Lukashenko holds Belarusian political prisoners “hostage”

Leader of the Belarusian opposition Svyatlana Tsykhanoskaya The country’s president accused Alexander Lukashenko Using political prisoners as “hostages”, the European Union prepares to toughen sanctions on its regime.

Lukashenko has been struggling to reassert control over Belarus since claiming a landslide victory in Flawed elections raised last August The biggest protests In the independent history of Belarus.

Some 35,000 Belarusians were arrested in the ensuing crackdown, with many claiming that they had been tortured. Lukashenko also targeted the media, forcing the President of Belarus Independent news portal Offline online. Last month, he rushed a fighter jet to Cross Ryanair flight and arrested Roman Protacevic, the defector who was on the plane.

Tsykhanoskaya told the Financial Times in an interview that the repression was “a Stalin-like”, the worst that Belarusians have experienced since Lukashenko came to power in 1994, three years after the country declared independence from the Soviet Union.

We can never imagine that the system could be so cruel. Of course in the past we had the suppression of demonstrations, but we did not have many people [being arrested]. People are really afraid. “They are afraid to go out and live,” the exiled leader said.

“The regime is now collecting as many hostages as possible to exchange in exchange for the lifting of sanctions.”

European Union foreign ministers are set to meet later today to finalize the latest in a series of sanctions they have imposed on Lukashenko’s regime since last year’s elections and the brutal crackdown on dissent that followed.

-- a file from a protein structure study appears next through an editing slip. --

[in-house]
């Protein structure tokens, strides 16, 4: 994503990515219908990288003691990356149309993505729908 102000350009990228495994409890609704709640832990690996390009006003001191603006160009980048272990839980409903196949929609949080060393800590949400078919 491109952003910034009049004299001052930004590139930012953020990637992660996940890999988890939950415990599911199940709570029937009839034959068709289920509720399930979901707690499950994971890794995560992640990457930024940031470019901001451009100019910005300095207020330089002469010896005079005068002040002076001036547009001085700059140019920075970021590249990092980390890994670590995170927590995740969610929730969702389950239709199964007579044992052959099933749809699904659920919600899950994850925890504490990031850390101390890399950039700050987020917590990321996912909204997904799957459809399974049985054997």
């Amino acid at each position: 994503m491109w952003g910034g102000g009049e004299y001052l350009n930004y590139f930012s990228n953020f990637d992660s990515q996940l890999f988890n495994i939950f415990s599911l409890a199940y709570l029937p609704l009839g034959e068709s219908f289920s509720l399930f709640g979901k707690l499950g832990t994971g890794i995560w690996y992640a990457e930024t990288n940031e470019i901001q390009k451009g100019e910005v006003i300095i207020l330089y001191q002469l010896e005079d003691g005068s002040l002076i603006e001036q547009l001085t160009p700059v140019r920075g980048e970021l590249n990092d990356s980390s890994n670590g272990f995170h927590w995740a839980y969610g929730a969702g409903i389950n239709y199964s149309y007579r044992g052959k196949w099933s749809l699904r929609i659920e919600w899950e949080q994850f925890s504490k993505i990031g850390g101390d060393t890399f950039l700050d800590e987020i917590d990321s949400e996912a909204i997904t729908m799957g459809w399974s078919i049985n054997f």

Diplomats He told the Financial Times, On Friday, member states temporarily agreed to target Belarus’s financial, oil, potash and tobacco sectors, which are seen as a major source of foreign currency for the regime.

Tsykhanoskaya said it is important that the measures are put into effect. “If sanctions are imposed step by step, it will be easier for the regime to find ways out,” she said. “But if it were imposed all at once, it would be much more difficult to evade.”

The last round of sanctions was caused by the detention of Protasevich, who angered Lukashenko with a play. Key role in reporting and coordination last year’s protests.

Belarusians in Poland gather to protest and demand the release of political prisoners, including Roman Protacevic (left) and Ihar Losek © REUTERS

Since his arrest, the regime has shown Protasevic – with visible bruises on his face and lively marks on his wrists – in a series of recordings and press conferences in which he praised Lukashenko.

Tsykhanoskaya condemned Lukashenko for the looks, claiming that he was acting out of “hate” and fear of change in Belarus, and said that Protasevich was clearly speaking under duress.

“Roman is in danger,” she added. His mission is to survive there. No one can understand – especially people in democratic countries – how people are threatened [in Belarusian prisons]. It is unethical to even discuss the content of these press conferences or these interviews. We have to discuss how to release him, and that’s it.”

Human rights groups say that as a result of Lukashenko’s campaign, there are now more than 500 political prisoners in Belarus. Among them is Tsykhanoskaya’s husband, Syarhi, who was arrested last year and thwarted his plans to run against Lukashenko for the presidency. Along with several other opponents, including blogger Ehar Losek, he is set to face a closed hearing later this week.

Tsykhanoskaya said it was not clear what would happen at the hearing given the arrested nature of the Belarus justice system. However, she renewed her call for the release of all political prisoners, adding that the EU should not ease sanctions before this is achieved.

“In all my meetings I urged EU leaders: Do not let the regime trade with political prisoners. She said: ‘Everyone should be released. House arrest is not freedom. Forcing people out of the country is not freedom.’”

Tsykhanoskaya said that the only way out of the political crisis in Belarus is to hold a new, free and fair vote.

When everyone is released, it does not mean that our crisis is over. of course not. It is a prerequisite for getting out of this crisis. “But that’s it,” she said. Then the next stage is dialogue with the regime and new elections. . . New elections – this is the only way out.

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